The majority states that "we hold that no error adversely affecting the appellant's substantial rights resulted from the omission of oral instruction to the jury on the law with regard to circumstantial evidence. Smith v. State, 262 Ala. 584, 80 So. 2d 307 (1955); McPherson v. State, 198 Ala. 5, 73 So. 387 (1916)." A review of these cases makes it obvious that the majority has made no such determination but has only applied the general rule of those two cases cited that the partial or total failure or omission of a trial court to instruct a jury in its oral charge with reference to principles or rules of law that may be, or even are, involved in the trial, cannot be made the basis for a reviewable question on appeal.

These cases are not applicable because in neither case was the defendant sentenced to death. The plain error doctrine applies only to death penalty cases, Pugh v. State, 355 So. 2d 386, 389 (Ala.Cr.App.) cert. denied, Ex parte Pugh, 355 So. 2d 392 (Ala.1977), so that even the old plain error rule which was limited to "any testimony that was seriously prejudicial to the rights of the appellant" (emphasis added), Ala. Code 1975, § 12-22-241, did not apply and was not applied in those cases.

The majority is simply "unwilling to predicate (plain) error ... on an omission from the trial court's oral charge". My position is simply that this Court is bound by Rule 45A, which controls over any statute, Ala.Code 1975, § 15-1-1. We should determine whether the defect in the failure of the trial judge to instruct constitutes error and whether such error did or probably did adversely affect the substantial rights of the appellant. A consideration of the existence of error should not be summarily dismissed or disregarded simply because the trial judge failed to instruct rather than erroneously instructing.

To make such a distinction in a case where capital punishment has been imposed is untenable. The majority's position is in total disregard of the basic function of an automatic appeal in a capital case and of insuring that a defendant has received a trial at which his substantial rights have not been adversely affected. For this reason I dissent from the majority opinion.

HARRIS, P. J., joins in this dissent.

On Rehearing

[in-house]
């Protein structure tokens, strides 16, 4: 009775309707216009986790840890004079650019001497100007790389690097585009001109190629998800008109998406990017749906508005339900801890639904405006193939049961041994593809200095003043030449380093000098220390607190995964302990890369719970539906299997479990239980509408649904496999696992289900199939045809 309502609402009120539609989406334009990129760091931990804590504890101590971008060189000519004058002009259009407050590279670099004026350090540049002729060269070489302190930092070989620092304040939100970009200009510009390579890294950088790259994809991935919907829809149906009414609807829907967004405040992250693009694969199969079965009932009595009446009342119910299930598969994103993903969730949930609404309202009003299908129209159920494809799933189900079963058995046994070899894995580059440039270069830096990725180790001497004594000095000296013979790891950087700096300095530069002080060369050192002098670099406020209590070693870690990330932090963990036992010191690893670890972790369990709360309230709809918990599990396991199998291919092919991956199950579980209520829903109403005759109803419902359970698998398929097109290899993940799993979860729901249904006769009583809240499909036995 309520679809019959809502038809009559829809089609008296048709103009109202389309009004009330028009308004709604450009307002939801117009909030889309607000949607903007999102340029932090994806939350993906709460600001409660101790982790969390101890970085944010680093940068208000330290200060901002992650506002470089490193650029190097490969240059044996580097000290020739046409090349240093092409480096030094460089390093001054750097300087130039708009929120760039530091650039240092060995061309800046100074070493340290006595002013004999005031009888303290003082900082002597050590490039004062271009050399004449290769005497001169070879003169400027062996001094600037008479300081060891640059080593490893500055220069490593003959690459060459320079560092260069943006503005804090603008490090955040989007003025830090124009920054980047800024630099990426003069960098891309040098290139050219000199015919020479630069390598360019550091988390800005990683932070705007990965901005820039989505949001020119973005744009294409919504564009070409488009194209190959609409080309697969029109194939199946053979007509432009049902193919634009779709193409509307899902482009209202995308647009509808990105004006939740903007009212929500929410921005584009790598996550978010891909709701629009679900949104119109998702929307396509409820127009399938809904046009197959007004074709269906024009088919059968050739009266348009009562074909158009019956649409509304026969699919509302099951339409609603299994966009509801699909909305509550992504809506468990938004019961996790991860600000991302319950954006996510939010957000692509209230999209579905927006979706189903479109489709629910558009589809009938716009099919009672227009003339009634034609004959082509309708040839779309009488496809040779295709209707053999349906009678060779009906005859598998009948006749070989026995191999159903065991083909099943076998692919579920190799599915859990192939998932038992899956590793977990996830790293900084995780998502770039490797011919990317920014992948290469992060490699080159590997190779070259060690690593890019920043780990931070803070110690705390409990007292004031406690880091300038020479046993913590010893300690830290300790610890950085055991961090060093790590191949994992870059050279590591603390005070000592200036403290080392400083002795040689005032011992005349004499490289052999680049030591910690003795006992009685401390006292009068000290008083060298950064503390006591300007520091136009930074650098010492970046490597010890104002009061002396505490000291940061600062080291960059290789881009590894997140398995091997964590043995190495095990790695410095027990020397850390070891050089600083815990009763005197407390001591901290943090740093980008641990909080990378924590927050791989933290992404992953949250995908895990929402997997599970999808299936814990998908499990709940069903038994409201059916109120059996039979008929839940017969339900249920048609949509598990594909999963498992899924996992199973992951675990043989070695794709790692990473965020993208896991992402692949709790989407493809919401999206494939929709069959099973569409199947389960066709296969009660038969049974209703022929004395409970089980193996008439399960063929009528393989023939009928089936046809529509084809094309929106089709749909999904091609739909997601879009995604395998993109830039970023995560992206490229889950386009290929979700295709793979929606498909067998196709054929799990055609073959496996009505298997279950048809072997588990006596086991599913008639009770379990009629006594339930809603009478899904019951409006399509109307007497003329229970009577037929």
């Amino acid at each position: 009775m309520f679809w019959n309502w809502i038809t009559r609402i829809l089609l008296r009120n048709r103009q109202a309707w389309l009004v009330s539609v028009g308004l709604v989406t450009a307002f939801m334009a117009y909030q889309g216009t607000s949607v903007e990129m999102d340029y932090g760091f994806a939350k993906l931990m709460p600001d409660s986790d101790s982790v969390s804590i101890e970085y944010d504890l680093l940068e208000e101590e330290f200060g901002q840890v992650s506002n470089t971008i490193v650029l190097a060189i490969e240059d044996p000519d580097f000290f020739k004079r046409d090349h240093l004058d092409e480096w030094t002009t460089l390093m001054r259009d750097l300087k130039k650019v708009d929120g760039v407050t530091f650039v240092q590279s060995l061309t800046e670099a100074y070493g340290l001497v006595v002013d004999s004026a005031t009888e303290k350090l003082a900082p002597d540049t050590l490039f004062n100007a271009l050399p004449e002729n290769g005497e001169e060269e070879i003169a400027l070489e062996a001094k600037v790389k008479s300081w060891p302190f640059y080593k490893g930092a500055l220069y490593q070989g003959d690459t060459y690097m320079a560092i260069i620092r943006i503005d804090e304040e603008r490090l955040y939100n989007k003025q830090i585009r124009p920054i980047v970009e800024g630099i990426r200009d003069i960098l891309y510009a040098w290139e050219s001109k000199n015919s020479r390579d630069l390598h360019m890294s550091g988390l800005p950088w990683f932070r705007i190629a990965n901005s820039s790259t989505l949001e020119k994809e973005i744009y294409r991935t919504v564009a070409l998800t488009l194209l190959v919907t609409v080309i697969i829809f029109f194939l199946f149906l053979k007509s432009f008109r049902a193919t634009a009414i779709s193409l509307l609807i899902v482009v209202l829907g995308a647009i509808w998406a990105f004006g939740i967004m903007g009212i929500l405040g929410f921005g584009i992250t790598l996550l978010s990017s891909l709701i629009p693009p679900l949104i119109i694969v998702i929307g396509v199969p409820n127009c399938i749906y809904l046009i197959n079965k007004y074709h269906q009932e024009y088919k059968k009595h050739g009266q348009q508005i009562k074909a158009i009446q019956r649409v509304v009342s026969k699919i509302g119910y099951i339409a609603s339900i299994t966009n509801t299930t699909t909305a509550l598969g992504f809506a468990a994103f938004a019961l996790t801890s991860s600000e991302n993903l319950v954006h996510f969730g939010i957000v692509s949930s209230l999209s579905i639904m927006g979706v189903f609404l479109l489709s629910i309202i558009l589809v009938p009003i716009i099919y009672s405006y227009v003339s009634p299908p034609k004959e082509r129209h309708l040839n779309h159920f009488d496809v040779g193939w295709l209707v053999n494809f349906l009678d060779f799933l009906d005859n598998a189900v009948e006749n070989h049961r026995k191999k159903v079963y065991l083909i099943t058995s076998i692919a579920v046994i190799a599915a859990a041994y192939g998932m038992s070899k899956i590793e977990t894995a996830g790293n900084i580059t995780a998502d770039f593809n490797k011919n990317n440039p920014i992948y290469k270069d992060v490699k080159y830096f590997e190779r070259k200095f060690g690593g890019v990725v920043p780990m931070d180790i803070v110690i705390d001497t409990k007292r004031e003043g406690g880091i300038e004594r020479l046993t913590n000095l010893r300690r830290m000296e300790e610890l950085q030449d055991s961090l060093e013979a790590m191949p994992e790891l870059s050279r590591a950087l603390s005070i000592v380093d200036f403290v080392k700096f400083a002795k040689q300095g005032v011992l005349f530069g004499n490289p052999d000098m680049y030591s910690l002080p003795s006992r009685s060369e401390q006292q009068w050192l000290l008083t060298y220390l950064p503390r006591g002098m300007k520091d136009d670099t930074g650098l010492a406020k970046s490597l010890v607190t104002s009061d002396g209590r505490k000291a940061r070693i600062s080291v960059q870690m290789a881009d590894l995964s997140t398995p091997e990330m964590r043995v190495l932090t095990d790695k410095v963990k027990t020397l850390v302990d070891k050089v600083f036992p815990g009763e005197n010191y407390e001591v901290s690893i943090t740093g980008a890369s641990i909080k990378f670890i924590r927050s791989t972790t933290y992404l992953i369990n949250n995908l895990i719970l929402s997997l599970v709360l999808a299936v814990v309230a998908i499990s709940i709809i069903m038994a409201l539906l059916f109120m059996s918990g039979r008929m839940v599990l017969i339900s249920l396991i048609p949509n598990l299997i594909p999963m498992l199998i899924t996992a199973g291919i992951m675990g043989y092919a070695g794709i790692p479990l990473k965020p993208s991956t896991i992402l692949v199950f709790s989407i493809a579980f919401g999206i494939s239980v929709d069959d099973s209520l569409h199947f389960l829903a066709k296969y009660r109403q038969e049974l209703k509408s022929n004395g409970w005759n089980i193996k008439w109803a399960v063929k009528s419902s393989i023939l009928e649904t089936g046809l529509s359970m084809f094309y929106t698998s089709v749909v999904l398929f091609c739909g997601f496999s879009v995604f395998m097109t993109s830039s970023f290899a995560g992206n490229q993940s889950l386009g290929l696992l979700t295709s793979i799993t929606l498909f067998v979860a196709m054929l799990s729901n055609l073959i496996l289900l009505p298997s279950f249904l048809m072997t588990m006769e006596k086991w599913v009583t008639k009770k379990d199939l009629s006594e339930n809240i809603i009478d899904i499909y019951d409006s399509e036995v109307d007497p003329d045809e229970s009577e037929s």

TYSON, Judge.

In addition to the written requested charges shown in Part III of the original opinion of this Court, we also find the following written charge requested by the appellant was also given by the trial judge (Volume III, R. p. 562):

"DEFENDANT'S CHARGE ELEVEN "The court charges the jury that if there is a probability that the accused is innocent, arising from the evidence, there is a reasonable doubt as to his guilt."

Moreover, a number of Alabama cases have pointed out that where, as here, the evidence is partly circumstantial and partly direct it is not error to refuse to give written charges based upon a consideration of the circumstantial evidence since all the evidence was not circumstantial. Jones and Weatherford v. State, 54 Ala.App. 167, 306 So. 2d 33 (1974), affirmed, 293 Ala. 762, 306 So. 2d 45 (1975), and authorities therein cited.

Also, the refusal of charges based upon the consideration of circumstantial evidence, where, as here, the evidence is partly circumstantial and partly direct, are properly refused since such charges on circumstantial evidence would not be predicated upon a consideration of all the evidence. Jones and Weatherford, supra; Johnson v. State, 55 Ala.App. 581, 317 So. 2d 548 (1975); Lewis v. State, Ala.Cr.App., 372 So. 2d 882, cert. denied Ala., 372 So. 2d 885 (1979).


DeCARLO and BOOKOUT, JJ., concur.

HARRIS, P. J., and BOWEN, J., dissent.


[1] See § 13-11-2(a)(6) and § 13-11-2(a)(13). Code of Alabama 1975.

[2] See trial court's findings of fact hereinafter attached as Appendix A.

[3] See § 13-11-2(a)(13), Code of Alabama 1975.